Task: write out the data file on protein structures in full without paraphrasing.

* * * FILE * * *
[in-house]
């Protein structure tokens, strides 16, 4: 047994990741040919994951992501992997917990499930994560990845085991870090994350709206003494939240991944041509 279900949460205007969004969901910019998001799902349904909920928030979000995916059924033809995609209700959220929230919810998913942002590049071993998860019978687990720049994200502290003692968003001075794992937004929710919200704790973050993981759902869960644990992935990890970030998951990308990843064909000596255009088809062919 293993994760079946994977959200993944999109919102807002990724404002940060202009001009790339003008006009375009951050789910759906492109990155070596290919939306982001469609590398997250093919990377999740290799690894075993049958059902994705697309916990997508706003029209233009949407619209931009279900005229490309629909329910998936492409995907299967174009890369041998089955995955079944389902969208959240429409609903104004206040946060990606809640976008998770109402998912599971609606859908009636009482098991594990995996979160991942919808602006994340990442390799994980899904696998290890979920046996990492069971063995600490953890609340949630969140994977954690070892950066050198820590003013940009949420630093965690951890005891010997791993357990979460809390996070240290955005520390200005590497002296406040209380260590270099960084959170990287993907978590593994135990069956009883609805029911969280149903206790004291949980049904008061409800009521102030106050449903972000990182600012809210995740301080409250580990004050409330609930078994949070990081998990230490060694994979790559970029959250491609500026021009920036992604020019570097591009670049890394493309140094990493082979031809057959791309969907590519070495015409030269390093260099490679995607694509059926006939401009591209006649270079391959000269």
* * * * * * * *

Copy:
[in-house]
């Protein structure tokens, strides 16, 4: 047994990741040919994951992501992997917990499930994560990845085991870090994350709206003494939240991944041509 279900949460205007969004969901910019998001799902349904909920928030979000995916059924033809995609209700959220929230919810998913942002590049071993998860019978687990720049994200502290003692968003001075794992937004929710919200704790973050993981759902869960644990992935990890970030998951990308990843064909000596255009088809062919 293993994760079946994977959200993944999109919102807002990724404002940060202009001009790339003008006009375009951050789910759906492109990155070596290919939306982001469609590398997250093919990377999740290799690894075993049958059902994705697309916990997508706003029209233009949407619209931009279900005229490309629909329910998936492409995907299967174009890369041998089955995955079944389902969208959240429409609903104004206040946060990606809640976008998770109402998912599971609606859908009636009482098991594990995996979160991942919808602006994340990442390799994980899904696998290890979920046996990492069971063995600490953890609340949630969140994977954690070892950066050198820590003013940009949420630093965690951890005891010997791993357990979460809390996070240290955005520390200005590497002296406040209380260590270099960084959170990287993907978590593994135990069956009883609805029911969280149903206790004291949980049904008061409800009521102030106050449903972000990182600012809210995740301080409250580990004050409330609930078994949070990081998990230490060694994979790559970029959250491609500026021009920036992604020019570097591009670049890394493309140094990493082979031809057959791309969907590519070495015409030269390093260099490679995607694509059926006939401009591209006649270079391959000269």